As for the fiscal sense of locking up low-level drug offenders, Carter pivoted to “marijuana is illegal!” When reminded that he actually works in a body that could legalize marijuana, Carter said he can’t really do anything about this because he’s only one vote in the House. “And besides,” he reminded us sternly numerous times, “marijuana is illegal!”
Residents of TX 31 have been objecting to lack of access to our Congressman for years. In her question, Dr. Christine Eady Mann (who ran for the Democratic nomination for TX 31 in 2018) reminded Carter that back in 2017 his office banned her from coming back to talk to them any more about health care; they even threatened to call the police. She wanted to know if his office would continue to abide by this policy, or if they would open their office up to constituents who disagree with his positions. He responded that folks who disagree with him are welcome to come back, but not about the same issue. It is, apparently, a waste of his time to talk to people more than once about an issue.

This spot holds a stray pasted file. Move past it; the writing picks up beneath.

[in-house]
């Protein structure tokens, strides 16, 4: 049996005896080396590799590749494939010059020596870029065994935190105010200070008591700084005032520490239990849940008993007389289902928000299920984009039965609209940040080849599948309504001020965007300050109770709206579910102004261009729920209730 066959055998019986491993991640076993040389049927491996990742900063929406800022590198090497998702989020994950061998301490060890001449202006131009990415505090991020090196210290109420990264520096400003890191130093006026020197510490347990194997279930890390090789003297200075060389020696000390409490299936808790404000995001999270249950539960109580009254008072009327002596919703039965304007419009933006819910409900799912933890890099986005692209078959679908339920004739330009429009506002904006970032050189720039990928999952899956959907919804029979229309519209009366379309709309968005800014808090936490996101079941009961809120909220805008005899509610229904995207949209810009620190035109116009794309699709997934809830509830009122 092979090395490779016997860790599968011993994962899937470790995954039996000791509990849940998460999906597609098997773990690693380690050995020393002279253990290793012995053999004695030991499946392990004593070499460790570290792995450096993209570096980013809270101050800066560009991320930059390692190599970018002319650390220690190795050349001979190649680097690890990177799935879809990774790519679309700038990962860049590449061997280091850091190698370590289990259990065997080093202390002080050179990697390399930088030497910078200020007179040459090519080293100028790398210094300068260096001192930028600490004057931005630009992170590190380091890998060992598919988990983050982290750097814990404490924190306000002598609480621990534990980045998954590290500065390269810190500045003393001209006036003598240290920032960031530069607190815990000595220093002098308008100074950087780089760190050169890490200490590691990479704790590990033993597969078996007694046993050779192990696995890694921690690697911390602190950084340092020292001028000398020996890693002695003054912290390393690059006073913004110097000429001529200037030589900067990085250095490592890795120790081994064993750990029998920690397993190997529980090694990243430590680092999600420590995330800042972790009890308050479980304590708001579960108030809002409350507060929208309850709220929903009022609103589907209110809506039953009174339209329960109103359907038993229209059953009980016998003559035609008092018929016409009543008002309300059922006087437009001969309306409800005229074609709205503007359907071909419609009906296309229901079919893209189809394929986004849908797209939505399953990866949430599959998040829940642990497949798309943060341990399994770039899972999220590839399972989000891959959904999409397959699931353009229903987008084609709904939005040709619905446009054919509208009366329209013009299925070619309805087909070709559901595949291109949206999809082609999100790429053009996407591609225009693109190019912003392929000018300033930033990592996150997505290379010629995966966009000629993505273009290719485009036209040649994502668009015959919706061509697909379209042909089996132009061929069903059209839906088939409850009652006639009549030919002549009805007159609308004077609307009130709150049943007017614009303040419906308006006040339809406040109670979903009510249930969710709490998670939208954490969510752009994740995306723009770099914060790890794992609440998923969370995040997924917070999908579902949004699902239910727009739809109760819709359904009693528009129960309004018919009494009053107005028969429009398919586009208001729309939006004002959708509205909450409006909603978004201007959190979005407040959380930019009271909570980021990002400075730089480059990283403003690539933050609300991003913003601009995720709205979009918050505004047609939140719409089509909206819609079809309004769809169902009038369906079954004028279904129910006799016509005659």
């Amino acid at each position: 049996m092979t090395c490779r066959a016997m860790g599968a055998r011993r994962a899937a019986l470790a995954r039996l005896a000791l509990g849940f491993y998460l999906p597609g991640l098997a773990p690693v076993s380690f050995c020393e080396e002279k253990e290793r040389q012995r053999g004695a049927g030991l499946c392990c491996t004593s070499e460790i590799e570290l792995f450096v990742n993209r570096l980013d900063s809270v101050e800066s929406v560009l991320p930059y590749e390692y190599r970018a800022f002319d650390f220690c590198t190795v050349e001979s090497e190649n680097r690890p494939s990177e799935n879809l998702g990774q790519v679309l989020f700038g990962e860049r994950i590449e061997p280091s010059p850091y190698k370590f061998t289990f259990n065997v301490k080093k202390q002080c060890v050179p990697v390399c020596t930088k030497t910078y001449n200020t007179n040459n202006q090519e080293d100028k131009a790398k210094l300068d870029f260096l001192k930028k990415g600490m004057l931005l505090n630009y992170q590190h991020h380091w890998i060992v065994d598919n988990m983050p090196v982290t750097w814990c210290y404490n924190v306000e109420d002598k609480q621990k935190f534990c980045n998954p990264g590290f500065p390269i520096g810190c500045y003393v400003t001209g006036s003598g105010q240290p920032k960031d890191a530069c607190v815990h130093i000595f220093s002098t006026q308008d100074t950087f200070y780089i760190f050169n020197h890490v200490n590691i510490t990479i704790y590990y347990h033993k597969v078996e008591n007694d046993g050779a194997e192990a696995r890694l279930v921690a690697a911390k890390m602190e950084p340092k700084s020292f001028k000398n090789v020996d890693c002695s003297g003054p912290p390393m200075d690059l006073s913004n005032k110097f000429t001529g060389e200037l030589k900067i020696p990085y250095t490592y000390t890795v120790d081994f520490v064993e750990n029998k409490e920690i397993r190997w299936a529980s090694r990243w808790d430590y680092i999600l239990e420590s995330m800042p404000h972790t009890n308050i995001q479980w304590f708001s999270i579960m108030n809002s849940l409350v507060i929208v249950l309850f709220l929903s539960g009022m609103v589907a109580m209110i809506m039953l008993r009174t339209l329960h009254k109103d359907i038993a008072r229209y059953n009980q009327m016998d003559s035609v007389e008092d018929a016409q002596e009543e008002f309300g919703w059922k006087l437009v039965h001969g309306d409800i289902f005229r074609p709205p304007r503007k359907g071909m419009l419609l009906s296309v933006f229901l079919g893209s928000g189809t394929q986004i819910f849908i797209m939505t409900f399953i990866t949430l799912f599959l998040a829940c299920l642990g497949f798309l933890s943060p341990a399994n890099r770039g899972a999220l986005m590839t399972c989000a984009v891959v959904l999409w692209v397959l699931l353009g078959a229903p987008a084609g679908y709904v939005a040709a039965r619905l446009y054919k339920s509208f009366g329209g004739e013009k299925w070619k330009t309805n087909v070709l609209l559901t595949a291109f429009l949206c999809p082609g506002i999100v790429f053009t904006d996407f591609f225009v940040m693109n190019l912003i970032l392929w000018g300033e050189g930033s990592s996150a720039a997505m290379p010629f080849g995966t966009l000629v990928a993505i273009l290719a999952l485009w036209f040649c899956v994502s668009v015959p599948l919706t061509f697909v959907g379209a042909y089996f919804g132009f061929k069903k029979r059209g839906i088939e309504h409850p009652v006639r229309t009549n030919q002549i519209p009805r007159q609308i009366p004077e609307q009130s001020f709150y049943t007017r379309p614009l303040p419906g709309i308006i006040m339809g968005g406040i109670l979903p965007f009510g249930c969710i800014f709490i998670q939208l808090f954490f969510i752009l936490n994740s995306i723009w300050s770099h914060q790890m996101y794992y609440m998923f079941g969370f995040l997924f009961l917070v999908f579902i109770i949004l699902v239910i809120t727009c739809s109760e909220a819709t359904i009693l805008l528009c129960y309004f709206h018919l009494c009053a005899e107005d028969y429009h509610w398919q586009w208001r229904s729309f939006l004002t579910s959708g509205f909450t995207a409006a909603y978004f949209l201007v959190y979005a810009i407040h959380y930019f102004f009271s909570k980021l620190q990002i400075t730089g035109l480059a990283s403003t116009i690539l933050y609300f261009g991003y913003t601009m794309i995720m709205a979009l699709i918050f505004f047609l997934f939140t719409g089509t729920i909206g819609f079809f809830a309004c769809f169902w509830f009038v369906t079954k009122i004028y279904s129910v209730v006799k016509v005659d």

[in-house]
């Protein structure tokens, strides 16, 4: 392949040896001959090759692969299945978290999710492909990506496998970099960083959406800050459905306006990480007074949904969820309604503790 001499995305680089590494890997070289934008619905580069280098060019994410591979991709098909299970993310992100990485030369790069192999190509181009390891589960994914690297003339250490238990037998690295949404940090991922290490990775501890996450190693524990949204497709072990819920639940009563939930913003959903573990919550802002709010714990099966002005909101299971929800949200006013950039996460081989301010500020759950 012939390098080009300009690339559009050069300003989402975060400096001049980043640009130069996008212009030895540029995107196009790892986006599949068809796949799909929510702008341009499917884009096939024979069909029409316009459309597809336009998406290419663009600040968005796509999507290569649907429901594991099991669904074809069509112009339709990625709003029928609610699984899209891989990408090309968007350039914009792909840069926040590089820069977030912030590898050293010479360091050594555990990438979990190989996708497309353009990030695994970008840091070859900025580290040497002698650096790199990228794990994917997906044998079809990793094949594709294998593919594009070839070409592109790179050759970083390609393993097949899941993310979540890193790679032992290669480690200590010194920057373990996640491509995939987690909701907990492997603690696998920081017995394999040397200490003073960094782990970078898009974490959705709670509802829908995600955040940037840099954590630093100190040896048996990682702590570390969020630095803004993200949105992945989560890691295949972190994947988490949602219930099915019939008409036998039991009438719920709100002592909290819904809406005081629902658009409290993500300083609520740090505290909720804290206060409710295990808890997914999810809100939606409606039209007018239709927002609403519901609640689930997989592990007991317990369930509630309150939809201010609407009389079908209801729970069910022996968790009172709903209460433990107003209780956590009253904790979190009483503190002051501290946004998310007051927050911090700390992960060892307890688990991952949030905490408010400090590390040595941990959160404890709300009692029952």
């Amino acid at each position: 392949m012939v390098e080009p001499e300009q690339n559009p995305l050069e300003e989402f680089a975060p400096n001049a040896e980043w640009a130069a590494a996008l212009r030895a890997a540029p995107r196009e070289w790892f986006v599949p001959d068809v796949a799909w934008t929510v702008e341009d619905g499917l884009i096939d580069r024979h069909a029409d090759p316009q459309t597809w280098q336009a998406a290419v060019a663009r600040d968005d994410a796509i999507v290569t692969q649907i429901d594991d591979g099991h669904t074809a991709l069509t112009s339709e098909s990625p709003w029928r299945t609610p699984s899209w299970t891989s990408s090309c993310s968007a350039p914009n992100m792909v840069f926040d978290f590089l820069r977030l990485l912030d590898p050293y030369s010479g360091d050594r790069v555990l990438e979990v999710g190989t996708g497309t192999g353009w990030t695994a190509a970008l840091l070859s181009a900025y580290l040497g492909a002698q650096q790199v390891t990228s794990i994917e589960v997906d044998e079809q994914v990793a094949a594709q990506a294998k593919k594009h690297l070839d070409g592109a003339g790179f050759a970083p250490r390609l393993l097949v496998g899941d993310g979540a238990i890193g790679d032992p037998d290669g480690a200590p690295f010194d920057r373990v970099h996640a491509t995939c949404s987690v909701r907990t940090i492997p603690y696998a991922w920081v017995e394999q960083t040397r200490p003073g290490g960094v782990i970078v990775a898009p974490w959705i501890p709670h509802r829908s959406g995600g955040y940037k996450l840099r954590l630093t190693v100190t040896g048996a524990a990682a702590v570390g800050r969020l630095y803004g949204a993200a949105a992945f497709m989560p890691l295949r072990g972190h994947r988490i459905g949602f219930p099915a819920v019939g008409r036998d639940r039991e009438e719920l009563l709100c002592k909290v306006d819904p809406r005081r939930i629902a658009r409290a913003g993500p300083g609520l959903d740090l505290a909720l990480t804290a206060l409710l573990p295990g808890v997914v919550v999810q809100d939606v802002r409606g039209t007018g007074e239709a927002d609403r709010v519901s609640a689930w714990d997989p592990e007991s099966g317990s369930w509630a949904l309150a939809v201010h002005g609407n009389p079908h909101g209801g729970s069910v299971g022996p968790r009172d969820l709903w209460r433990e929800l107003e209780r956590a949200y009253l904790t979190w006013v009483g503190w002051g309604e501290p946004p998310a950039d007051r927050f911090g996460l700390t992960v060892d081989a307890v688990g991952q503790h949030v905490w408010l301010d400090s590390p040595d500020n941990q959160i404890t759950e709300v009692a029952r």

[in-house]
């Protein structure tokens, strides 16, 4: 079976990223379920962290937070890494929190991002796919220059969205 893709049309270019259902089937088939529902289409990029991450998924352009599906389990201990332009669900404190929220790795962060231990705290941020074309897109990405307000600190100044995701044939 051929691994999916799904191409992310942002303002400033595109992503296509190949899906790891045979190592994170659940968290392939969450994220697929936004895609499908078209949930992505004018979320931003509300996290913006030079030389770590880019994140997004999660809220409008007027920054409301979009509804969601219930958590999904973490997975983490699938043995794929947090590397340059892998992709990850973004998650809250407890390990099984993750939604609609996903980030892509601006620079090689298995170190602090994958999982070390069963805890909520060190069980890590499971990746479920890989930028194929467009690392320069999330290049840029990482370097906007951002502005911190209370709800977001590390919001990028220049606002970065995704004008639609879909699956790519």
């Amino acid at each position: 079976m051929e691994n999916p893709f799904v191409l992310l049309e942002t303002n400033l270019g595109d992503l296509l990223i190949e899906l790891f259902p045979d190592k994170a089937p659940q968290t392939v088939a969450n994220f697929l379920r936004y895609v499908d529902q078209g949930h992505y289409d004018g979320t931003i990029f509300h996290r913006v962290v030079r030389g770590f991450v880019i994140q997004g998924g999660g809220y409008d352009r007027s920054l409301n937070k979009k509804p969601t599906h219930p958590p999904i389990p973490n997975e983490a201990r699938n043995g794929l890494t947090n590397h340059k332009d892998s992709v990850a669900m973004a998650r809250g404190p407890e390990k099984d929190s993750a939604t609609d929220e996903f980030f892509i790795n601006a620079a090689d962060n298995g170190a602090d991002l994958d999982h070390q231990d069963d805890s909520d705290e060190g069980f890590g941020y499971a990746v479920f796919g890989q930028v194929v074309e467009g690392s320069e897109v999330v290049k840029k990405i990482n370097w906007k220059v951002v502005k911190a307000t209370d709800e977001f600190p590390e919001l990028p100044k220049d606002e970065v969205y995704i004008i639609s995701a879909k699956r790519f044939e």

Curiously, he didn’t seem to notice that the social security benefits he admitted receiving are “socialist” benefits.
Nevertheless, many folks wanted to discuss health care; there were questions about the broken VA medical system, expanding health care for the elderly and for disabled children, and how he will support the overlapping medical and education needs of children with disabilities. One constituent asked a specific question about whether or not we could divert some of our discretionary military funding into health care. Carter argued the specifics of how much is discretionary and in the end declared “I’m not a socialist. I do not support socialist ideas. Socialism doesn’t work.” Curiously, he didn’t seem to notice that the social security benefits he admitted receiving are “socialist” benefits.
In the midst of responding to one of the health care questions—a very serious plea for help for a chronically ill child—Carter suddenly called out Christine Mann (“that young lady over there”) as a “demonstrator”: “she demonstrates outside my office all the time!” If there was a contextual link to the constituent’s question, I missed it.
If I had been looking for an indication that my Congressman understands climate science, I did not find it in his response.